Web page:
C20H26N2O2I2, 5H2O = 670.148.
Synonyms.—Quininae Iodidum Acidum; Acid Quinine Iodide.
Acid quinine hydriodide, C20H24N2O2, 2HI, 5H2O, maybe prepared by adding a solution of potassium iodide to a warm solution of quinine in diluted sulphuric acid, and crystallising. It occurs in the form of yellowish crystals or scales. On heating, the crystals become opaque at 30° and melt at 100° in their water of crystallisation, becoming completely anhydrous at 120°. When the anhydrous salt is exposed to a damp atmosphere it takes up two molecules of water. The salt contains 48.4 per cent. of quinine. It should be protected from light.
Soluble in water (1 in 20).
Action and Uses.—Acid quinine hydriodide has been used for similar purposes to Quininae Hydriodidum.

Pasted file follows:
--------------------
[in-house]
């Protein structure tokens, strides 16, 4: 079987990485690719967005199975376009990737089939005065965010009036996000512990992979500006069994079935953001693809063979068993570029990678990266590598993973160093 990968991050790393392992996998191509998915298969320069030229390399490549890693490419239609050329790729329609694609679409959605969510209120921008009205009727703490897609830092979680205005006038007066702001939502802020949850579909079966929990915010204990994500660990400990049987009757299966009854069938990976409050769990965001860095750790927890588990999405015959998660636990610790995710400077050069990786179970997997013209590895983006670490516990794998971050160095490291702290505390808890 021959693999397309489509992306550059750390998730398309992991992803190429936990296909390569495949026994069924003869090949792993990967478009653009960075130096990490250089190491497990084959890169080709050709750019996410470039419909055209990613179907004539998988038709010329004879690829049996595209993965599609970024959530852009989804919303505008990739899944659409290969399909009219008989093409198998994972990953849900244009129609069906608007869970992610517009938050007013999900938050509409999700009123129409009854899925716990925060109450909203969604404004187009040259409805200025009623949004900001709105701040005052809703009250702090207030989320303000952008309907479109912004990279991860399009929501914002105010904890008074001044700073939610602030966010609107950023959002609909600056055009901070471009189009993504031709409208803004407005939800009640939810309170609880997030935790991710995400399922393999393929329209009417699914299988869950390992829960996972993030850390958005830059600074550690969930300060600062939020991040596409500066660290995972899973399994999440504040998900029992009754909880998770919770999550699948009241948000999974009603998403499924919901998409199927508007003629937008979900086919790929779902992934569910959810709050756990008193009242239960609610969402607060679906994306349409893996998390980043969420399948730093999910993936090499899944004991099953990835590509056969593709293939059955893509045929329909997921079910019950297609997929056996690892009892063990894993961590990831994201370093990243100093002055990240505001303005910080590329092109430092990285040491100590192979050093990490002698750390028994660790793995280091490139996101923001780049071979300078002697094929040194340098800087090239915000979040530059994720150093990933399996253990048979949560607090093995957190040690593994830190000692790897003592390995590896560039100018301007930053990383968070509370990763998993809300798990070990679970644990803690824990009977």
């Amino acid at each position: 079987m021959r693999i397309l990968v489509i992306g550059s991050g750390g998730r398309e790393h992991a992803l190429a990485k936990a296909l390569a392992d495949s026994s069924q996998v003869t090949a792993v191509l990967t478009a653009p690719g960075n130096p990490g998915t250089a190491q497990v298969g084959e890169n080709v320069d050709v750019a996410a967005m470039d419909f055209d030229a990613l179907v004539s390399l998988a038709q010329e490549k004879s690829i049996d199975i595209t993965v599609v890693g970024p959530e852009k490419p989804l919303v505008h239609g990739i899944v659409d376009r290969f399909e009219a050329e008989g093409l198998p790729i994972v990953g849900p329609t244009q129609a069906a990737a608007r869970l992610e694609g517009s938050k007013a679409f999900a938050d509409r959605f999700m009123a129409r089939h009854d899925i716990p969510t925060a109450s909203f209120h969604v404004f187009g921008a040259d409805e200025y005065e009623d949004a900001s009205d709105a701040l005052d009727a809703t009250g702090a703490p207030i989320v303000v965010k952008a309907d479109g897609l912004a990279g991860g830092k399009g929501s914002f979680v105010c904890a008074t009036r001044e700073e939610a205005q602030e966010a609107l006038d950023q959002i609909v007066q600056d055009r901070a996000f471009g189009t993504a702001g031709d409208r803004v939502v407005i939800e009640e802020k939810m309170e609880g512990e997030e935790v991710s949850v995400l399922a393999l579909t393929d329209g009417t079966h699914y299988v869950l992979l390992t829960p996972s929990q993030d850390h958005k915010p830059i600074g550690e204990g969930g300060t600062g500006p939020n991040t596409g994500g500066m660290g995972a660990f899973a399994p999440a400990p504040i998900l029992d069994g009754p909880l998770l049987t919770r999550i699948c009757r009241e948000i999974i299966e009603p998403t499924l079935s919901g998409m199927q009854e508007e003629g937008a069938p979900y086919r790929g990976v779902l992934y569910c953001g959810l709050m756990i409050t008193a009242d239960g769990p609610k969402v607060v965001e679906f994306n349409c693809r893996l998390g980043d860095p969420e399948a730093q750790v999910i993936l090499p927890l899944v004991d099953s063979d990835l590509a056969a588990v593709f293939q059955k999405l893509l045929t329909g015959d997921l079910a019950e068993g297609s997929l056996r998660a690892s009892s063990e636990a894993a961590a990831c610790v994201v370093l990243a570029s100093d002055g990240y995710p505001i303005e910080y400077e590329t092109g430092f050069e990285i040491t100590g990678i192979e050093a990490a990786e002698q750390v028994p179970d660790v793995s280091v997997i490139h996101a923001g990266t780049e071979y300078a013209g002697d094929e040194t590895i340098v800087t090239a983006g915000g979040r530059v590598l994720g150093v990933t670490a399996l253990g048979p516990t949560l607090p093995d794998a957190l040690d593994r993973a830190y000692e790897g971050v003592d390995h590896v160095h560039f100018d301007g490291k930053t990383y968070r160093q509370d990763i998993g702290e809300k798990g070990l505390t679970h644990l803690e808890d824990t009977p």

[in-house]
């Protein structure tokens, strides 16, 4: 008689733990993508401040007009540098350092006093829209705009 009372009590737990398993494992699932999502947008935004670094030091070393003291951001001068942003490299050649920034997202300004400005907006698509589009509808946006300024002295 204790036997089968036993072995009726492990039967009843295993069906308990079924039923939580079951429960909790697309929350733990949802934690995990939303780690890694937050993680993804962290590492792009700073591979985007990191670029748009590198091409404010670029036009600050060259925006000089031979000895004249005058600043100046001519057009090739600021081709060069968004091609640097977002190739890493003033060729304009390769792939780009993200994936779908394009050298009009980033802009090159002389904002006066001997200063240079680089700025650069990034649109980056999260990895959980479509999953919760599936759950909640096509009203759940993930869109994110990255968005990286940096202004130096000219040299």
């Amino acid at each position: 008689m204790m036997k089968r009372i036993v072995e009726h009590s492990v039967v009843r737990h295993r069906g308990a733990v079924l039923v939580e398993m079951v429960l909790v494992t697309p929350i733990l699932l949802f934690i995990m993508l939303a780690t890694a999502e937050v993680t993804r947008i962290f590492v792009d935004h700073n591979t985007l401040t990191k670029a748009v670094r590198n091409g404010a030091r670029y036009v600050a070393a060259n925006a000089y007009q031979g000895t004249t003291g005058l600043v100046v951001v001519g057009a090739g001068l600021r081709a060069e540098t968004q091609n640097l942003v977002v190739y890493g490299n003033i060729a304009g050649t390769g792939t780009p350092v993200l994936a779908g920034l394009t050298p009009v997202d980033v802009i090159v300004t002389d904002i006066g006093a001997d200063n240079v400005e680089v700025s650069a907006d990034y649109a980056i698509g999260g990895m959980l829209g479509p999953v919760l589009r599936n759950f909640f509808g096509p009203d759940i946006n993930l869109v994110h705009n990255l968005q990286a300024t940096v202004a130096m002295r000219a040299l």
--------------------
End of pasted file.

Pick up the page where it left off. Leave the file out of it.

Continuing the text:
Dose.—1/2 to 3 decigrams (1 to 5 grains).
- Syrupus Quininae Hydriodidi, B.P.C.—SYRUP OF QUININE HYDRIODIDE. Syn.—Syrup of Iodide of Quinine.
- Contains 1 grain of acid quinine hydriodide in 1 fluid drachm. Dose.—2 to 4 mils (1/2 to 1 fluid drachm).
The British Pharmaceutical Codex, 1911, was published by direction of the Council of the Pharmaceutical Society of Great Britain.